by Anadolu Agency
According to Sheikh Anubi Twaibu, education officer for the Direct Aid Africa Muslims Agency, an NGO, Zimbabwean Muslims continue to face occasional harassment during Ramadan – a trend that he says has increased each year.
“Ordinary Zimbabweans understand who we [Muslims] are and how we worship.
“The problem is with law enforcement agents who believe all Muslims are linked to terrorist groups like Somalia’s Al-Shabaab and Nigeria’s Boko Haram,” Twaibu told Anadolu Agency.
During the 30-day fasting month, he said, Muslims tended to be more visible, and therefore incidents of harassment tended to increase.
“This Ramadan, for example, we distributed food to poor families in remote areas,” he said.
“And each time we brought truckloads of goods, police would harass us.”
Police, he said, had demanded official permits and import certificates, “claiming our food distribution activities were being done to promote terrorism.”
In Darwendale, a farming community located some 60km west of Harare, the agency’s food distribution activities were halted last week because they lacked purchase receipts.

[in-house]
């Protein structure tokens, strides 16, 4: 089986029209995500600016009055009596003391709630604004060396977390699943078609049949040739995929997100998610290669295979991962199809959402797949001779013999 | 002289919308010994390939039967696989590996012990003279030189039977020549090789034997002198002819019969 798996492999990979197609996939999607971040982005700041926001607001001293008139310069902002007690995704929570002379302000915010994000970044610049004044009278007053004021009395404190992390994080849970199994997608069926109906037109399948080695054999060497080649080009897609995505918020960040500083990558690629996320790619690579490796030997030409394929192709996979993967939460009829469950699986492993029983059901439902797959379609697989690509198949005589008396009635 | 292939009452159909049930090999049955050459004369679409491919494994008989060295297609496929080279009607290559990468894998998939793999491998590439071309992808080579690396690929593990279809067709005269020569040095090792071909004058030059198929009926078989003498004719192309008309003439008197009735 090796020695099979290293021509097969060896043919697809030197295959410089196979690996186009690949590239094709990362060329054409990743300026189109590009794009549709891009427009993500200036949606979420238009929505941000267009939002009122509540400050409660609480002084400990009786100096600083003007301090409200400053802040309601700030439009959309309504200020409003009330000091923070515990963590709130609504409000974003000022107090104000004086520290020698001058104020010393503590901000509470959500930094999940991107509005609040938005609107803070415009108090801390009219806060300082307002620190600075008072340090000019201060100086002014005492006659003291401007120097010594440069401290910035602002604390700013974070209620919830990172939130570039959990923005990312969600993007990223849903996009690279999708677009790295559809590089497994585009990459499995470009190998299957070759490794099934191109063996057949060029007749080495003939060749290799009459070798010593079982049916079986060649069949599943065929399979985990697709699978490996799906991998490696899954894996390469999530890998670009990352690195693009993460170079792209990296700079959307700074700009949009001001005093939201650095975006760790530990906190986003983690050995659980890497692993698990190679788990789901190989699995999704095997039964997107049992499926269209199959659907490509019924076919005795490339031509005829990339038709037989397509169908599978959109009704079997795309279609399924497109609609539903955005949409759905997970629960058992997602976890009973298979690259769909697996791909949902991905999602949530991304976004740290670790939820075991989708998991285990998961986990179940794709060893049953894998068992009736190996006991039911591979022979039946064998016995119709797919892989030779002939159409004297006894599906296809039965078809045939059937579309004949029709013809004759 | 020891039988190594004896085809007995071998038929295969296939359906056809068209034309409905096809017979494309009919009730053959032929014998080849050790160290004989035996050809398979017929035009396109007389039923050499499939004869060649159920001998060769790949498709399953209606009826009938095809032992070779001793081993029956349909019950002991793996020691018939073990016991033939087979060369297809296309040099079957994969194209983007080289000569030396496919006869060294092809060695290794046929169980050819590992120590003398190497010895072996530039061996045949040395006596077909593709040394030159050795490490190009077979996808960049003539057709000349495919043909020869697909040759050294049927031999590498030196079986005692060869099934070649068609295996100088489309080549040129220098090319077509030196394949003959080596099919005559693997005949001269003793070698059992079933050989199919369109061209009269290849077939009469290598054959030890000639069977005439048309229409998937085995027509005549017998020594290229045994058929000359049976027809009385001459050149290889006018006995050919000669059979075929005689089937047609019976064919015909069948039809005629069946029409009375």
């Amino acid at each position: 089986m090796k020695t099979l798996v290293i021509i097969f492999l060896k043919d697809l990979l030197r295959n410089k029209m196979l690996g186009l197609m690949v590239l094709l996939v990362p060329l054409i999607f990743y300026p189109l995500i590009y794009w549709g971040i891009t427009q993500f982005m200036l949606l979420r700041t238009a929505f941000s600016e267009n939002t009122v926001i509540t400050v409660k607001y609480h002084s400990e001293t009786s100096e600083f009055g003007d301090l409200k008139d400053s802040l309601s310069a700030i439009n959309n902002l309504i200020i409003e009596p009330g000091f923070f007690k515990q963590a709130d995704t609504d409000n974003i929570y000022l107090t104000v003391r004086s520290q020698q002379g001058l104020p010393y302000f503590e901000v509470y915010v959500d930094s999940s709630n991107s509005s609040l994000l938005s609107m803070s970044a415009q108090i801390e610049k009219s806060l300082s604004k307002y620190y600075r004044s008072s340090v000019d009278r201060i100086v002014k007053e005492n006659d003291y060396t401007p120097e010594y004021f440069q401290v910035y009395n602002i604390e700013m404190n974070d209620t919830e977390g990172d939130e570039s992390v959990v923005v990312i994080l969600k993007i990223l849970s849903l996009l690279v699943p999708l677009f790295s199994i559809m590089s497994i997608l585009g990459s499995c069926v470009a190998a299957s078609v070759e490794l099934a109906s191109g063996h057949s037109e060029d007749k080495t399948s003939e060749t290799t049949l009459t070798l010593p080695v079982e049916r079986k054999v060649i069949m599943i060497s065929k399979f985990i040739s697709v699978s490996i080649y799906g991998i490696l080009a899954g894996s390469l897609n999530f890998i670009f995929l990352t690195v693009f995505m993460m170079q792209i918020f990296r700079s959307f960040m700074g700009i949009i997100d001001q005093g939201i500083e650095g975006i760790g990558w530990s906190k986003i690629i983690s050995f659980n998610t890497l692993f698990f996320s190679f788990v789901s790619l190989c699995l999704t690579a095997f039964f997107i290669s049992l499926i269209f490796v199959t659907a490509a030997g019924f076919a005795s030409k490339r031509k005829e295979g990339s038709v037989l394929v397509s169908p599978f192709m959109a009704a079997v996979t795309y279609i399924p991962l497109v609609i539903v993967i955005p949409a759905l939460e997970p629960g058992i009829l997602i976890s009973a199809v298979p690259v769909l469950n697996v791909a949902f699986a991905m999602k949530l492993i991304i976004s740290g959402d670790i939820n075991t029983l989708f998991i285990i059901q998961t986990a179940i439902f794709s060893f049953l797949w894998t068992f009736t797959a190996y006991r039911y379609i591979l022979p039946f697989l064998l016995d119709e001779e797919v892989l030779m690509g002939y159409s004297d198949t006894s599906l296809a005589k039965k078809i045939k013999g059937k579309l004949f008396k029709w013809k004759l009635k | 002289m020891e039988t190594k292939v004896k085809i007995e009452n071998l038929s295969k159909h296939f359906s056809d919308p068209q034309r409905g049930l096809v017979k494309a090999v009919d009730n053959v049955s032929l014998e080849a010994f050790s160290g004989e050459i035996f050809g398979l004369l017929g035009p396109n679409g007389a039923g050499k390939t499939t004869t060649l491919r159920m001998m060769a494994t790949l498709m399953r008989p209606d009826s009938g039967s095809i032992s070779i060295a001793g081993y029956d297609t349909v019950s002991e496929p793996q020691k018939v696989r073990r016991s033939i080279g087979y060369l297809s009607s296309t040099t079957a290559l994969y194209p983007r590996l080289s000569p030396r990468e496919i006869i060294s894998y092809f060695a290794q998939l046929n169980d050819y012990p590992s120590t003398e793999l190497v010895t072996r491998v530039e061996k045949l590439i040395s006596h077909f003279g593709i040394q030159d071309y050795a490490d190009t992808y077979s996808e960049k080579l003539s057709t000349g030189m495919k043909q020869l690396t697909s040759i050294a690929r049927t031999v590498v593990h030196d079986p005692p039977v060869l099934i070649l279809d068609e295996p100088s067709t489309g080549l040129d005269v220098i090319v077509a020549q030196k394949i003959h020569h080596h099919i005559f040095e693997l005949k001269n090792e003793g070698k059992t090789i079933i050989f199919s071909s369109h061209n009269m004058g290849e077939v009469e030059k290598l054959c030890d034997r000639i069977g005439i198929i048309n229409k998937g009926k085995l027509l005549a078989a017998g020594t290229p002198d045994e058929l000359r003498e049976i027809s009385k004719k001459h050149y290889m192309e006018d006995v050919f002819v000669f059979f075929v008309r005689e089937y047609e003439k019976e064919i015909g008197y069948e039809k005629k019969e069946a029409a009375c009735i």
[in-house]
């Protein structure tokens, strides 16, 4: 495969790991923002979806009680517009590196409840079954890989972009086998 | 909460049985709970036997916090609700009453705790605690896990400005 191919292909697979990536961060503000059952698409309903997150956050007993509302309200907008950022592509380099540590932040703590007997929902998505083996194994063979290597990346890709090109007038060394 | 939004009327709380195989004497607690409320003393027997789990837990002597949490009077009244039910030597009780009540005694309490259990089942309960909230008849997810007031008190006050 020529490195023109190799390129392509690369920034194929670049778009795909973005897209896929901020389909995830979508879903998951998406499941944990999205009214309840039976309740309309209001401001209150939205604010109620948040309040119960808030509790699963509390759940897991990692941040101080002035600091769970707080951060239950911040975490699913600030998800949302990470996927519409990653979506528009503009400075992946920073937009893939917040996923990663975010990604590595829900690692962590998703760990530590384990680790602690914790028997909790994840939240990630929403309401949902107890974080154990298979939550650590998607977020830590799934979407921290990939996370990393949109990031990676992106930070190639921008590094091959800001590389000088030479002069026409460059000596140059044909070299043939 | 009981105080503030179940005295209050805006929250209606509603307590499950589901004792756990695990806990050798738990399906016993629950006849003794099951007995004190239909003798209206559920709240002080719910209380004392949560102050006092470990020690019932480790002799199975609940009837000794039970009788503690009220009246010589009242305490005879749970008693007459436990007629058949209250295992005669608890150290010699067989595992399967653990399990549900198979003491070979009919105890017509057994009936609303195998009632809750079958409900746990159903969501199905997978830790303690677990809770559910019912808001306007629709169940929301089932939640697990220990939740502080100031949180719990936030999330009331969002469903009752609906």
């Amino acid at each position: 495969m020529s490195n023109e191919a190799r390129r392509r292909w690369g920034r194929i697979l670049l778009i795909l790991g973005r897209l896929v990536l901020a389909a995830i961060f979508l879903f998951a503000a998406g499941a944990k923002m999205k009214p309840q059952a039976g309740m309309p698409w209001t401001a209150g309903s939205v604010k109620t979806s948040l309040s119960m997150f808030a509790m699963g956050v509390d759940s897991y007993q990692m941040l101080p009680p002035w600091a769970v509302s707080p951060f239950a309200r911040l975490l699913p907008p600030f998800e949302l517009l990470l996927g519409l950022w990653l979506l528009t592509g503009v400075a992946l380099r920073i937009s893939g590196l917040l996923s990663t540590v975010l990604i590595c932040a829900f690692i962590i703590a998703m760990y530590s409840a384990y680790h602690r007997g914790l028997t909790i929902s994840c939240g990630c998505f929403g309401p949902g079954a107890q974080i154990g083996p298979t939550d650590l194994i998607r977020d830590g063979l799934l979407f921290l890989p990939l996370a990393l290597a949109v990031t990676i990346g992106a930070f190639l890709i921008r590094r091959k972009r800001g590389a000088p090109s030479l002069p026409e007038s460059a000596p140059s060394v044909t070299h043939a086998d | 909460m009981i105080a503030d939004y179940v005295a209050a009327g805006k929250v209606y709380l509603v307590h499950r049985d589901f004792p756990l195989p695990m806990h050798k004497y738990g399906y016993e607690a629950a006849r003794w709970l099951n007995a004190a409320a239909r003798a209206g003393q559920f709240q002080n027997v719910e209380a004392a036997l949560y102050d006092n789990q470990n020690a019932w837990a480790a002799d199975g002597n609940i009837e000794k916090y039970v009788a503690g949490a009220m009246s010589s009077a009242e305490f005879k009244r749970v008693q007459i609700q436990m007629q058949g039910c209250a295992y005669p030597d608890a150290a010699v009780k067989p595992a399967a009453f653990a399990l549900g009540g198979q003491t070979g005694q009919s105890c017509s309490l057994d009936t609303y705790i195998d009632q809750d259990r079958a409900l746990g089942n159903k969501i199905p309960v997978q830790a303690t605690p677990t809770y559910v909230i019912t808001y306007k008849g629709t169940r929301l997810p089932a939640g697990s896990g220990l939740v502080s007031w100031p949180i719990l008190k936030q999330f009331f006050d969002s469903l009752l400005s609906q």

“But we resumed our activities after contacting their superiors in Harare,” Twaibu said.
Ibrahim Mpache, a Muslim in Mbare, Harare, told of similar incidents.
“I blame it [the police harassment]on the media, which fails to differentiate between terrorist groups and the religion of Islam,” Mpache told Anadolu Agency.
“While police harassment isn’t particularly widespread, Muslims from poor backgrounds are sometimes afraid to come forward to receive their donations,” he added.
Charity Charamba, Zimbabwe’s senior assistant police commissioner, could not be reached to comment on the issue.
Mpache, for his part, noting that Zimbabwean law guaranteed freedom of worship, said:
“Zimbabwe is neither a Christian nor Muslim nation; all religions are free to practice as they wish.”